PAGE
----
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The wild, wacky world of English football

The wild, wacky world of English football
Since Craig Shakespeare took control of the Leicester dressing room from Claudio Ranieri, he has saved a spiraling season with three spectacular home victories in a row. Photo: Reuters. All photos in story: AP, Getty Images and Reuters

The wild, wacky world of English football

From Leicester’s fairytale revival to the Special One’s jibes at just about everyone, and Pep Guardiola’s unexpected fall from the Champions League — English football has served up some scintillating action both on and off the pitch in the past seven days. Ahead of the weekend’s action, TODAY football analyst Adrian Clarke (sports@mediacorp.com.sg) gives his take on some of the men making the news.

 

SHAKESPEARE’S CHAPTER IS OFF TO A FLYER

The course of true love never did run smooth, and don’t the Leicester City fans know it.

Gloom. Survival. Glory. Heartbreak. Revival. That is the past two years crammed into just five words.

Foxes supporters must be complete emotional wrecks.

They are clearly educated too. An enormous pre-match banner unfurled at the King Power before their stunning 2-0 triumph over Sevilla in midweek, read: “Let Slip The Dogs of War.”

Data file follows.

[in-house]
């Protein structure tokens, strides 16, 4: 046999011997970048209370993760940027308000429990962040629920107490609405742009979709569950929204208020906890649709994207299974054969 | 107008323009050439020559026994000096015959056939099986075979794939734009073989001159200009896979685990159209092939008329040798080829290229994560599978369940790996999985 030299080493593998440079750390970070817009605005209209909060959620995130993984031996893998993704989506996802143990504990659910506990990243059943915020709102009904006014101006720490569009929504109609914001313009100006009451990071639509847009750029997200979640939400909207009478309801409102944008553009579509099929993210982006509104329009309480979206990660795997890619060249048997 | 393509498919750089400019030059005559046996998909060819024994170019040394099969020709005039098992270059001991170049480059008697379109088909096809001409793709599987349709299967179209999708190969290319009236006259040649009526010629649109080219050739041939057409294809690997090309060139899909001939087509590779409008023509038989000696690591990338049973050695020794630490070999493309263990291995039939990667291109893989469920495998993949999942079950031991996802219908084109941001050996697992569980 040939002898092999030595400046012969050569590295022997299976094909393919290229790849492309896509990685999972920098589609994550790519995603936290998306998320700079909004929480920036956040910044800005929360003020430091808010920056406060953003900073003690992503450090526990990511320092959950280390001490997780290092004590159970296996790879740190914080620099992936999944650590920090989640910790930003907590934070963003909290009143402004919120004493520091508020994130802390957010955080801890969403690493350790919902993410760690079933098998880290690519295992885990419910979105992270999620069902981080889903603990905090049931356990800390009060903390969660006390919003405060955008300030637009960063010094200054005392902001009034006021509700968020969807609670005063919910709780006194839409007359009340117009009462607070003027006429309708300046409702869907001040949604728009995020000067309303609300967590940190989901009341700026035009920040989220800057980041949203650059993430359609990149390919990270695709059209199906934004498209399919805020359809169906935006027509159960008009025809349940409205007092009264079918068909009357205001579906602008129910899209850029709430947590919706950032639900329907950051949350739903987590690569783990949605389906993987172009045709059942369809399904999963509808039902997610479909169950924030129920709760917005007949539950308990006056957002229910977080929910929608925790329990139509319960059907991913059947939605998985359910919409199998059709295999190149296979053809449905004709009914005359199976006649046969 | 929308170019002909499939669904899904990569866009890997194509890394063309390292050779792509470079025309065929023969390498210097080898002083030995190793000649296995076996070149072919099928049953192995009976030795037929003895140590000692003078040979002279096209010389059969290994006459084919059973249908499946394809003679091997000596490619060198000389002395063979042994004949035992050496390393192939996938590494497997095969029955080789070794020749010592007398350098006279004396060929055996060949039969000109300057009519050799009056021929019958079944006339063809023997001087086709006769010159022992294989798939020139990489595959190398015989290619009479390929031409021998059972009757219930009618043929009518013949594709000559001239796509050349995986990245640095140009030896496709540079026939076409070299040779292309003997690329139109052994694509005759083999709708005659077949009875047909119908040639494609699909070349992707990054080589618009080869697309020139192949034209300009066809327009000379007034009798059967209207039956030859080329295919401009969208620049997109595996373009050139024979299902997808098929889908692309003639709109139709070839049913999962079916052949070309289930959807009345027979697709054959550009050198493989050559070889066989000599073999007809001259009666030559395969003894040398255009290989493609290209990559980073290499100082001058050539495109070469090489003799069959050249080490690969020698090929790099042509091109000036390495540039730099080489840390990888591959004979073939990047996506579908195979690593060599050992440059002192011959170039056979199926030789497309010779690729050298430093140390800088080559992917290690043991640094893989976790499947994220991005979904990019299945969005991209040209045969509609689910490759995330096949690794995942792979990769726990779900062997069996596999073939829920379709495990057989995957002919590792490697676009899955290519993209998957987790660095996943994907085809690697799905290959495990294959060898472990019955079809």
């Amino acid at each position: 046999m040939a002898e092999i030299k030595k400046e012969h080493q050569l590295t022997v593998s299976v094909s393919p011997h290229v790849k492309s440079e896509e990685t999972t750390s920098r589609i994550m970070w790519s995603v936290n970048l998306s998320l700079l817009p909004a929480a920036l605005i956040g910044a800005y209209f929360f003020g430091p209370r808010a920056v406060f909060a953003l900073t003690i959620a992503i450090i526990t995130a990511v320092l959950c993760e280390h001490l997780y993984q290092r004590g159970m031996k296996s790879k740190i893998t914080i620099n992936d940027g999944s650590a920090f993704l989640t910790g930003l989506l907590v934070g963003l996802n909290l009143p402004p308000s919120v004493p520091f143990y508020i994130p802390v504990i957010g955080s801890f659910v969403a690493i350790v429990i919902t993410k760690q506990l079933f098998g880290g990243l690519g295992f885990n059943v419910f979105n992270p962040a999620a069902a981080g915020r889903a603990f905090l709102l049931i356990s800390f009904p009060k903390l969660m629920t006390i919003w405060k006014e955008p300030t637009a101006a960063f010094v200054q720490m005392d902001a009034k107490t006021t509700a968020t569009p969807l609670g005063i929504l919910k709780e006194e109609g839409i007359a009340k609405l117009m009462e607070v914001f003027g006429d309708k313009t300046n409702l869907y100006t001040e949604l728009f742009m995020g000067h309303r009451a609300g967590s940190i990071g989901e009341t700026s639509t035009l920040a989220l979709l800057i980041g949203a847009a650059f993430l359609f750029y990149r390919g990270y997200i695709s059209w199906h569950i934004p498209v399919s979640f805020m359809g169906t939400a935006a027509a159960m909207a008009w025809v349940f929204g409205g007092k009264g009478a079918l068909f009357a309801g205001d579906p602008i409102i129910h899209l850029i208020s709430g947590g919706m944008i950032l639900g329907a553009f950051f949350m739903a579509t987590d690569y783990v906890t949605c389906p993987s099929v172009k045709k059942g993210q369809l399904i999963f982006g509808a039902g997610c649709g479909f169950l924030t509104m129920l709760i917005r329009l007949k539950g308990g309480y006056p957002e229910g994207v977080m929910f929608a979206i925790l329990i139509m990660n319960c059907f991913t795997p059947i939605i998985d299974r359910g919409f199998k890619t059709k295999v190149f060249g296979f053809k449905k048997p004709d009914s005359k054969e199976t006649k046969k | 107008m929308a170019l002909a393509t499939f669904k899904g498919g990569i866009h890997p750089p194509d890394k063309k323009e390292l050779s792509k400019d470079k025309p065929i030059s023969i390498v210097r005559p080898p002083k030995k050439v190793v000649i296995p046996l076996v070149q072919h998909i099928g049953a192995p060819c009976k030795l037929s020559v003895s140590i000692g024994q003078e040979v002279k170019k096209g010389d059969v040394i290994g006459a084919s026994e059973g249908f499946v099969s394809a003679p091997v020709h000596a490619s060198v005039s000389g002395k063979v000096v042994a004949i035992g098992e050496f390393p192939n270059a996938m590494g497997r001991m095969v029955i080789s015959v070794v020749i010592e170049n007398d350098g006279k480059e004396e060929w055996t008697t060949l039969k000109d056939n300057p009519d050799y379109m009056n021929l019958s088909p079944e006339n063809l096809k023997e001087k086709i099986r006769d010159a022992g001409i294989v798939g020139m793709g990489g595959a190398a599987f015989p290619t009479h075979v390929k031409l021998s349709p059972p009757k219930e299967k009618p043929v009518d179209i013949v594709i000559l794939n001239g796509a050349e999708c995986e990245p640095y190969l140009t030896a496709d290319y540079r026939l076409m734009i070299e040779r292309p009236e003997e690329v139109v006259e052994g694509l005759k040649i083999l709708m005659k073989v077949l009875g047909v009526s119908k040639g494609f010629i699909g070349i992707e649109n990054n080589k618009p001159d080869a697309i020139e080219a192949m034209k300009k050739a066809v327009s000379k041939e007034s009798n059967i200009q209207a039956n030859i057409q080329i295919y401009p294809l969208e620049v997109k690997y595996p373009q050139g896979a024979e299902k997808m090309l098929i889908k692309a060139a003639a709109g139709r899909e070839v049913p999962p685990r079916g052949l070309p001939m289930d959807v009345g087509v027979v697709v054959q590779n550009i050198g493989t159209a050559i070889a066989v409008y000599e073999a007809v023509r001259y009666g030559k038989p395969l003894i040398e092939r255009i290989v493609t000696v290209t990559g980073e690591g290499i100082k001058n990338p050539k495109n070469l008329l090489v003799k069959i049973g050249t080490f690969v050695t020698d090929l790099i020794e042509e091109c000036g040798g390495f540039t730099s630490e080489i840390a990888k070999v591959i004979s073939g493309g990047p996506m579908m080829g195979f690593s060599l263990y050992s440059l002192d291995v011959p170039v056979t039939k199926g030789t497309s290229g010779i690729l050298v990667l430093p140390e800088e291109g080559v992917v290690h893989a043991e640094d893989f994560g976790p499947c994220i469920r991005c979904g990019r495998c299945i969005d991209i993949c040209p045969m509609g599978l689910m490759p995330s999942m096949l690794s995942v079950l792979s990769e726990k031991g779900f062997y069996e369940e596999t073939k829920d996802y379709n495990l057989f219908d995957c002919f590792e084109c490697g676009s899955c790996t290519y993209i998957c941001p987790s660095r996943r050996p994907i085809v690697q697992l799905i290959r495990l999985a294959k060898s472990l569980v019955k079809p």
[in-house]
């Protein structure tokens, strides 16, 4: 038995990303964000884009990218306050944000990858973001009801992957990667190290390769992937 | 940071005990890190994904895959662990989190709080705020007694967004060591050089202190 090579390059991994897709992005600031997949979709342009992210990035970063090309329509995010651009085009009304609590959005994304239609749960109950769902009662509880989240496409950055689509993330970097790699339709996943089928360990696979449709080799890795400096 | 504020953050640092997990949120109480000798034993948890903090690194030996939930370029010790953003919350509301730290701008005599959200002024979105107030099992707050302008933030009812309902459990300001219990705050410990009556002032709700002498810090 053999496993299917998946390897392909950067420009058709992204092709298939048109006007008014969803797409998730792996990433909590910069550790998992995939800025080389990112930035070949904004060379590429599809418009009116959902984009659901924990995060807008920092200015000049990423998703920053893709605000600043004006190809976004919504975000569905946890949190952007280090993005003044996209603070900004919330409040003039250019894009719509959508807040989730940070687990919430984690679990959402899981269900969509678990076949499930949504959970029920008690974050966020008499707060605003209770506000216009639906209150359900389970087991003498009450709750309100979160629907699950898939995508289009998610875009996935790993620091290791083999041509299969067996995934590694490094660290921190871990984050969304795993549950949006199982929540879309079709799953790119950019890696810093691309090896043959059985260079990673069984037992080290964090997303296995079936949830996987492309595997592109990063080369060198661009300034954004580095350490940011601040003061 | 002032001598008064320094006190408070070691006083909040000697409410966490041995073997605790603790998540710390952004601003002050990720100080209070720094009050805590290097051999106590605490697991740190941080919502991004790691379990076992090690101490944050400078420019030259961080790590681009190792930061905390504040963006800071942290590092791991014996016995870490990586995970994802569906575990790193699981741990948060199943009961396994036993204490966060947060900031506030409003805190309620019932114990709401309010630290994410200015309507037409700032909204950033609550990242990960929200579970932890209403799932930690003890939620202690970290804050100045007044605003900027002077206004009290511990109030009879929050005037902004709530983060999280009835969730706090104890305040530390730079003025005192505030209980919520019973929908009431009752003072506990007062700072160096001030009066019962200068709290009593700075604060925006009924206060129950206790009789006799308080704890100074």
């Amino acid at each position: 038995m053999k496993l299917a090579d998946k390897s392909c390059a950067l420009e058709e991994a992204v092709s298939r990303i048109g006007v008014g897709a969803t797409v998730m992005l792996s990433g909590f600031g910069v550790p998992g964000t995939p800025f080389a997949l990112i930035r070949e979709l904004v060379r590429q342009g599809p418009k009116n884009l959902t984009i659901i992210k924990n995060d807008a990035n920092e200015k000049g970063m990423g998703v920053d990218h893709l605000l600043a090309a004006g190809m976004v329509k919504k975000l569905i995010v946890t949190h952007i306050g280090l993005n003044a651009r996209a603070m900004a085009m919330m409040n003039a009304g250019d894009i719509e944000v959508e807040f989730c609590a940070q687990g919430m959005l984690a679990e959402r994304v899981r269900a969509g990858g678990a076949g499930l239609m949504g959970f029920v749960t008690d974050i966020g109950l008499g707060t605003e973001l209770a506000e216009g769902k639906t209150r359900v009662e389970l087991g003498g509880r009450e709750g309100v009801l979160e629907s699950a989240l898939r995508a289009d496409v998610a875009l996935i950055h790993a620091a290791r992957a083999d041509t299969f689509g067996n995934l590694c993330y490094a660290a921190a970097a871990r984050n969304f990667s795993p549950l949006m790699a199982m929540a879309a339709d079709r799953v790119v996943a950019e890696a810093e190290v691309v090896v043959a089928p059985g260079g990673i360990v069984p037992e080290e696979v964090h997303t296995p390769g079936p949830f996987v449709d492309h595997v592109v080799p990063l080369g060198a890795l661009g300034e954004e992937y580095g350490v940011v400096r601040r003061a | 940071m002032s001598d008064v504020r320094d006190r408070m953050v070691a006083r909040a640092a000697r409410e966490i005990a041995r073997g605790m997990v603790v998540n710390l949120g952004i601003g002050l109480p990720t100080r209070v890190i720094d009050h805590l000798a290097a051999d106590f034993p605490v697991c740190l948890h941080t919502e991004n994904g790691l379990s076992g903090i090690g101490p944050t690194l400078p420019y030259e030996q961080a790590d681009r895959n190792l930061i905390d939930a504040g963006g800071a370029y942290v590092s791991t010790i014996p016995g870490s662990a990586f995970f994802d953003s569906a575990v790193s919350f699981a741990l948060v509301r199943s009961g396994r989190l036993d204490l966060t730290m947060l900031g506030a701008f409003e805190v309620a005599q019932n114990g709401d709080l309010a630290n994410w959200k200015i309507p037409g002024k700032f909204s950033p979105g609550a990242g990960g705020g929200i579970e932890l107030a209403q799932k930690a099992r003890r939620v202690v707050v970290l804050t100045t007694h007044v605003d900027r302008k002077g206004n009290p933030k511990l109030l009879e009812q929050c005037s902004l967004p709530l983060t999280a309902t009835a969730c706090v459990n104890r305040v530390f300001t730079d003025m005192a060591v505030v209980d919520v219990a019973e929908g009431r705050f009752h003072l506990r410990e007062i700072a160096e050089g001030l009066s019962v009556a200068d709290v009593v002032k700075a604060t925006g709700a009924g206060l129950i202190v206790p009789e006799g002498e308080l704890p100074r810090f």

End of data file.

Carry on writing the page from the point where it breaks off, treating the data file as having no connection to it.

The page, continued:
It was an apt motivational message for their fighters on the pitch, but it was not lost on many that the line was taken from Julius Caesar, the story of a Roman leader who was stabbed in the back. Clever.

Claudio Ranieri’s replacement for the remainder of the season, Craig Shakespeare, must be feeling pretty smart at the moment.

Taking control of a dressing room that had lost trust in their master looked problematic, but three spectacular home victories in a row have saved a season that was spiralling towards the gutter.

Leicester’s turnaround, from woeful to wonderful in the time it took Ranieri to pack his bags, outlines just how fragile a team’s relationship with a manager can be.

When everyone is on the same page, as they were last season, mountains can be climbed. But the moment players lose confidence in tactics and decision-making, if they think the boss has “lost it”, you can easily hurtle backwards.

Shakespeare has taken a back-to-basics approach.

I am told the former No 2 has focused his messages almost entirely on what he wants his players to do, rather than spending hours poring over the strengths of the opposition.